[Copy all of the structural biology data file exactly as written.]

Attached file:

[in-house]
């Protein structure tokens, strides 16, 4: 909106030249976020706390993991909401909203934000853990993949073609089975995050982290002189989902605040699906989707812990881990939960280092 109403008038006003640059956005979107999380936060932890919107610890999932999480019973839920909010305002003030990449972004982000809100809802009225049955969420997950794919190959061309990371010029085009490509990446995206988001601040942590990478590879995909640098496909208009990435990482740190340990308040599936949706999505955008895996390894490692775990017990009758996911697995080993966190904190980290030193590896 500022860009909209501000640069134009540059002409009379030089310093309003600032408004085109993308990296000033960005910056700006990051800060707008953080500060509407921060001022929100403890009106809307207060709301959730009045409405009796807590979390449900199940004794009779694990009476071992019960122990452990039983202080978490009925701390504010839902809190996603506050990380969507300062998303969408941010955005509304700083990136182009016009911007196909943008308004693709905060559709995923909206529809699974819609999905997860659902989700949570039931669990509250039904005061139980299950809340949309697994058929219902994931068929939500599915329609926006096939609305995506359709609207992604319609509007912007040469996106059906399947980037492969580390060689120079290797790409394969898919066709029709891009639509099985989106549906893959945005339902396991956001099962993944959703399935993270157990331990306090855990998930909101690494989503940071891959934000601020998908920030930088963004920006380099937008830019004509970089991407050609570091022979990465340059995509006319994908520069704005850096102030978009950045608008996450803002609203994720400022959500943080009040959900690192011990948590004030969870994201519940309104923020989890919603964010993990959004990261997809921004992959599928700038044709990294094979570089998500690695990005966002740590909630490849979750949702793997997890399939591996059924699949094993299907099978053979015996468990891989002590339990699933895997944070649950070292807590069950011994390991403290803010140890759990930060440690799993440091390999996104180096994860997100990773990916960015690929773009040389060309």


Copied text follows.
[in-house]
């Protein structure tokens, strides 16, 4: 909106030249976020706390993991909401909203934000853990993949073609089975995050982290002189989902605040699906989707812990881990939960280092 109403008038006003640059956005979107999380936060932890919107610890999932999480019973839920909010305002003030990449972004982000809100809802009225049955969420997950794919190959061309990371010029085009490509990446995206988001601040942590990478590879995909640098496909208009990435990482740190340990308040599936949706999505955008895996390894490692775990017990009758996911697995080993966190904190980290030193590896 500022860009909209501000640069134009540059002409009379030089310093309003600032408004085109993308990296000033960005910056700006990051800060707008953080500060509407921060001022929100403890009106809307207060709301959730009045409405009796807590979390449900199940004794009779694990009476071992019960122990452990039983202080978490009925701390504010839902809190996603506050990380969507300062998303969408941010955005509304700083990136182009016009911007196909943008308004693709905060559709995923909206529809699974819609999905997860659902989700949570039931669990509250039904005061139980299950809340949309697994058929219902994931068929939500599915329609926006096939609305995506359709609207992604319609509007912007040469996106059906399947980037492969580390060689120079290797790409394969898919066709029709891009639509099985989106549906893959945005339902396991956001099962993944959703399935993270157990331990306090855990998930909101690494989503940071891959934000601020998908920030930088963004920006380099937008830019004509970089991407050609570091022979990465340059995509006319994908520069704005850096102030978009950045608008996450803002609203994720400022959500943080009040959900690192011990948590004030969870994201519940309104923020989890919603964010993990959004990261997809921004992959599928700038044709990294094979570089998500690695990005966002740590909630490849979750949702793997997890399939591996059924699949094993299907099978053979015996468990891989002590339990699933895997944070649950070292807590069950011994390991403290803010140890759990930060440690799993440091390999996104180096994860997100990773990916960015690929773009040389060309």